It’s been awhile since I updated the reading list, so, without further ado:
Science in the 20th Century and Beyond by Jon Agar. Less a history of scientific discovery as it is a history of contexts and manners in which science was practiced over the past century. In this interpretation, what gave American science the edge in the 20th century was less the massive inflow of talent from Europe than it was (a) the closer integration of scientists and engineers (the latter being very important in instrumentation) and (b) the ability of Americans to manage the discovery process in an industrial fashion (e.g., Bell Labs, the Manhattan Project). It’s also enlightening on the subject of how commercial problems, in one way or another, have always had a decisive factor in shaping the scientific agenda. For such a broad and important topic, it’s a very well-written survey.
The Roots, Rituals and Rhetorics of Change: North American Business Schools after the Second World War by Mie Augier and James March. This is intellectual history the way it is supposed to be written. It’s the story of how a few key individuals and institutions (RAND, the Ford Foundation, the University of Chicago and Carnegie Mellon University) managed to create an intellectual movement in favour of changing and upgrading an entire field of university activity. Though you’d never know it now, the move to create a modern business school was consciously based on the process of reform that had swept through the field of medicine forty years earlier. The last third of the book could have used a better edit, but it’s still worth a read.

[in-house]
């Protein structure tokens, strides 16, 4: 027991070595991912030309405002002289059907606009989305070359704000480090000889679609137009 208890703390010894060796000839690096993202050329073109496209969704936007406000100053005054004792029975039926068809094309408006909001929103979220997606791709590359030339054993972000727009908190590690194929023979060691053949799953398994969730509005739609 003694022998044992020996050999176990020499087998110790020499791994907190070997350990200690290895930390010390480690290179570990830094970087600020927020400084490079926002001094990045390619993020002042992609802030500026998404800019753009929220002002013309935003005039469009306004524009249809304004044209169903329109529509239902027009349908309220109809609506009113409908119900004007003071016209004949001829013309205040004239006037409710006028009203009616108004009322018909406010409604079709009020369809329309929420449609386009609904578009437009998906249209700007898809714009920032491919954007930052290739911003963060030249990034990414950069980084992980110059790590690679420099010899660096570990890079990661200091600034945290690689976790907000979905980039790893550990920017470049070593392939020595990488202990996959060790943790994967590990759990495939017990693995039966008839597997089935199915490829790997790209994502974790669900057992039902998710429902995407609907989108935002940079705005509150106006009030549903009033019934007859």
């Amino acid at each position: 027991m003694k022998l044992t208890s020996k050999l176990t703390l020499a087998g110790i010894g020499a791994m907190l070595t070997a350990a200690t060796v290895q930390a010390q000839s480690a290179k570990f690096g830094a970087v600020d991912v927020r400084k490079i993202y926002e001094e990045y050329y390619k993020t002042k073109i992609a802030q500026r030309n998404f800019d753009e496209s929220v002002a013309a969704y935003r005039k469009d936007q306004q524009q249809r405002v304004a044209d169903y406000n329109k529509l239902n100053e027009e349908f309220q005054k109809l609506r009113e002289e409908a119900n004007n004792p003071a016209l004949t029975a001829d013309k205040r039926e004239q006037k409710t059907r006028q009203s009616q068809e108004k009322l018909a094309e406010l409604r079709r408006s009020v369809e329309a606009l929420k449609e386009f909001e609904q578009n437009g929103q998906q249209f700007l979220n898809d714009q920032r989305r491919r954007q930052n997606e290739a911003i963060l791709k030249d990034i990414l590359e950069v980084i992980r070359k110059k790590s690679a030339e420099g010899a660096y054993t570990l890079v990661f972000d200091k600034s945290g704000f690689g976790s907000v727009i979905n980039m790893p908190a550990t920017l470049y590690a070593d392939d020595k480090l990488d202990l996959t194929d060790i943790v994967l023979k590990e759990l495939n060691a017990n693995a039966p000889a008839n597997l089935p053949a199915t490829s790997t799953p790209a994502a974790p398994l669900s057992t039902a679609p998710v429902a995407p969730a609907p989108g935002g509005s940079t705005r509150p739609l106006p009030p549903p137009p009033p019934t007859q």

How Economics Shapes Science by Paula Stephan. This book, which looks at the economic incentives which face individuals and institutions engaged in science is almost certainly the best book on public policy and higher education published anywhere in the world this year. For obvious reasons, it’s fairly U.S.-focussed, but even that is in some ways enlightening; I for one had absolutely no idea the extent to which American universities were built on soft money (being a V.P. Finance at one of those schools must be absolutely terrifying). It’s a lucid sweep over an enormous literature which isn’t often tackled in a systematic way. If your job in any ways relate to making policy on science and research, this needs to go on your reading pile.
Lessons Learned: Reflections of a University President by William Bowen. Presidential memoirs are rarely very entertaining. Bowen’s is mercifully short, but far too Princeton-centric to be of interest to most. Plus it’s suffused by that seriously pompous tone that male American university presidents tend to have. Why can’t they be more like Josh Molina in The Big Bang Theory?